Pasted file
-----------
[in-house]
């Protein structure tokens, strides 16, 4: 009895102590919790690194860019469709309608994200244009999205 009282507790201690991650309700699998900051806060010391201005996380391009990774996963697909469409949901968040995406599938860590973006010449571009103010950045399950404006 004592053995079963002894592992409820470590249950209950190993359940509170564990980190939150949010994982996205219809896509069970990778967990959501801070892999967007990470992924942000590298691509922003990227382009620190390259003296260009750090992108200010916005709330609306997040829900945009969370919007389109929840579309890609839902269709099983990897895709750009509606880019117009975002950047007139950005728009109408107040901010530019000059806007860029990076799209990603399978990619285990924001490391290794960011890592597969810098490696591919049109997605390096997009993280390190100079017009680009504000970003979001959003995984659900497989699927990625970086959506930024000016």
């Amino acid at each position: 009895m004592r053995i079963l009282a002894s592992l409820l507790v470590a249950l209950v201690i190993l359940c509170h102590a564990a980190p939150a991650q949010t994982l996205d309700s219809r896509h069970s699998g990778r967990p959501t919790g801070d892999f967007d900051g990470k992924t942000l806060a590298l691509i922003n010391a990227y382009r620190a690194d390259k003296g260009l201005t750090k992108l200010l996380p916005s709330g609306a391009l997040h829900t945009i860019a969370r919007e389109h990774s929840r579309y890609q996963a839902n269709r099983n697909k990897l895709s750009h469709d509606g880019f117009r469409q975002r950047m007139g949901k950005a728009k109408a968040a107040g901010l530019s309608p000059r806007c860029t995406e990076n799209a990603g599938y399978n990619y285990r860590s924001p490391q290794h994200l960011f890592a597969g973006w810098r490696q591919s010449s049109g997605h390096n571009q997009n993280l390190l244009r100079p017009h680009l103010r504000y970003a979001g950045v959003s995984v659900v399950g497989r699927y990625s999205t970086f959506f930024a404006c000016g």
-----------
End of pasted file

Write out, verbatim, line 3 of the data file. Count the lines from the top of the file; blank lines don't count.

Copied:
């Amino acid at each position: 009895m004592r053995i079963l009282a002894s592992l409820l507790v470590a249950l209950v201690i190993l359940c509170h102590a564990a980190p939150a991650q949010t994982l996205d309700s219809r896509h069970s699998g990778r967990p959501t919790g801070d892999f967007d900051g990470k992924t942000l806060a590298l691509i922003n010391a990227y382009r620190a690194d390259k003296g260009l201005t750090k992108l200010l996380p916005s709330g609306a391009l997040h829900t945009i860019a969370r919007e389109h990774s929840r579309y890609q996963a839902n269709r099983n697909k990897l895709s750009h469709d509606g880019f117009r469409q975002r950047m007139g949901k950005a728009k109408a968040a107040g901010l530019s309608p000059r806007c860029t995406e990076n799209a990603g599938y399978n990619y285990r860590s924001p490391q290794h994200l960011f890592a597969g973006w810098r490696q591919s010449s049109g997605h390096n571009q997009n993280l390190l244009r100079p017009h680009l103010r504000y970003a979001g950045v959003s995984v659900v399950g497989r699927y990625s999205t970086f959506f930024a404006c000016g």